Verbatim: Residents respond to poll questions on ‘homeless camp,’ Kaena Point, Haleiwa hotel
HALEIWA—In September, Gov. Linda Lingle appointed Laura Figueira to fill the vacant State Senate seat, created by the resignation of Robert Bunda. She served on a temporary basis, representing North and Central Oahu, until a new senator was elected in November’s General Election. Figueira conducted a poll to Senate District 22 residents to gather data on issues, concerns, and ideas for the region.
Senate District 22 is comprised of Mililani Mauka, Wahiawa, Whitmore Village, Schofield, Kunia, Mokuleia, Waialua, Haleiwa, Pupukea, and Sunset Beach.
Figueira worked for Bunda for 14 years, including six years as chief of staff while he was Senate President. She continued to serve as community liaison during Bunda’s tenure as Senate President Emeritus. In addition to overseeing the administrative and legislative affairs of the office, she represented the former senator at neighborhood board and community association meetings, as well as served as his delegate on various ad hoc committees. Figueira is a member of the Sunset Beach Community Association and the North Shore Chamber of Commerce and is a past president of the Haleiwa Arts Festival, current vice president of the Portuguese Chamber of Commerce of Hawaii, and past president and current treasurer of the Hawaii Council on Portuguese Heritage.
The following is Figueira’s report on the poll of Senate District 22:
It is hard to recall a more intense campaign season than the recent 2010 elections. Now that all of the hype is over, the real work begins and our attention should remain focused on results. Plans for the upcoming 2011 session of the State Legislature are already underway and, as promised in the last issue of the North Shore News, I would like to share the results of a recent survey of voter opinions in the 22nd Senatorial District. Conducted in late October, the random sample of 300 residents has a margin of error of 5.6 percent.
When asked if the government should sponsor a “safe haven” camp site for “homeless” people in Wahiawa and the North Shore, 64 percent indicated support for the idea. This issue will continue to demand the attention of our policymakers and innovative solutions appear to have public support.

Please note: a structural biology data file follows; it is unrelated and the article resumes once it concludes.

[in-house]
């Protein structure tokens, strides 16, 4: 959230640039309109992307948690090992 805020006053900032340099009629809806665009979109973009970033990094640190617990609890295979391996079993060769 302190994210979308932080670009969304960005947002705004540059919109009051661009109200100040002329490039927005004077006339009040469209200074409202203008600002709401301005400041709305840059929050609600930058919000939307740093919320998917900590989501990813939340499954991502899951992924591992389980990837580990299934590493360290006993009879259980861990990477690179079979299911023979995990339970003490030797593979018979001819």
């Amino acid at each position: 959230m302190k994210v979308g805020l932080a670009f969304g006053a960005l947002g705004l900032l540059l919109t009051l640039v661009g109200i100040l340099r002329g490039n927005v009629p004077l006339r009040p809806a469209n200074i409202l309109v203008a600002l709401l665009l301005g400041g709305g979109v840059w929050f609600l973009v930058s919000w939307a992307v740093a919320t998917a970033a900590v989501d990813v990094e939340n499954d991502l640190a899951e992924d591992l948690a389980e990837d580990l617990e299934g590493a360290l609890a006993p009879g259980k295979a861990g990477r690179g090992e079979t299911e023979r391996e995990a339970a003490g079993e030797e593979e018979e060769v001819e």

On the question of the realignment of Kamehameha Highway at Laniakea, 74 percent of residents support open space between the highway and the ocean. The Department of Transportation has already signed a contract with the consultant for this project and a community outreach effort should begin soon.
On a broader transportation issue, the community is evenly split on the rail transit line from East Kapolei to Ala Moana. The response to the rail question was nearly identical to the follow-up question that asked if people commute outside of the area for work or school. Of the 49 percent who said they commute each day, 92 percent use their cars.
Another question that appears to be evenly divided in the community is the issue of shark tours. When asked if they felt the tours out of Haleiwa Harbor pose a legitimate safety risk to other ocean activities, 51 percent of residents said “yes” while 49 percent of people questioned do not feel there is a real safety concern. Of this group, 72 percent think the tours help to stimulate the local economy and should be allowed to continue to operate out of the harbor.
Another issue that has generated controversy in the community is a local developer’s proposal to construct a two-story replica of the historic Haleiwa Hotel. 58 percent of residents in the District indicated support for the proposal, while 42 percent expressed opposition. Continued public discussion of the proposal seems entirely appropriate.
On the subject of providing protection for the sand dunes at Kaena Point by restricting private vehicles to a single designated roadway with branches for beach access, 79 percent of residents support the proposal.
When asked about how the economy should grow in the Wahiawa-North Shore area, agriculture received 84 percent of the responses, followed by small business at 75 percent, aquaculture at 73 percent, and tourism at 52 percent.
There were two questions that will have an impact beyond the district and will probably surface during the upcoming Legislative session. On the subject of a possible increase in the general excise tax to balance the budget, 37 percent indicated support, while 63 percent were opposed.
On the question of civil unions, 52 percent of residents support the civil unions bill and 46 percent were opposed, leaving 2 percent who were undecided or refused to answer.
Hopefully, the community response to this survey will help legislators and community leaders make important decisions affecting the future of our district. It may also inspire you to get involved to make sure your opinion is counted. You can find a more detailed report on the survey on the North Shore Chamber of Commerce website at www.gonorthshore.org.
Aloha and Mahalo,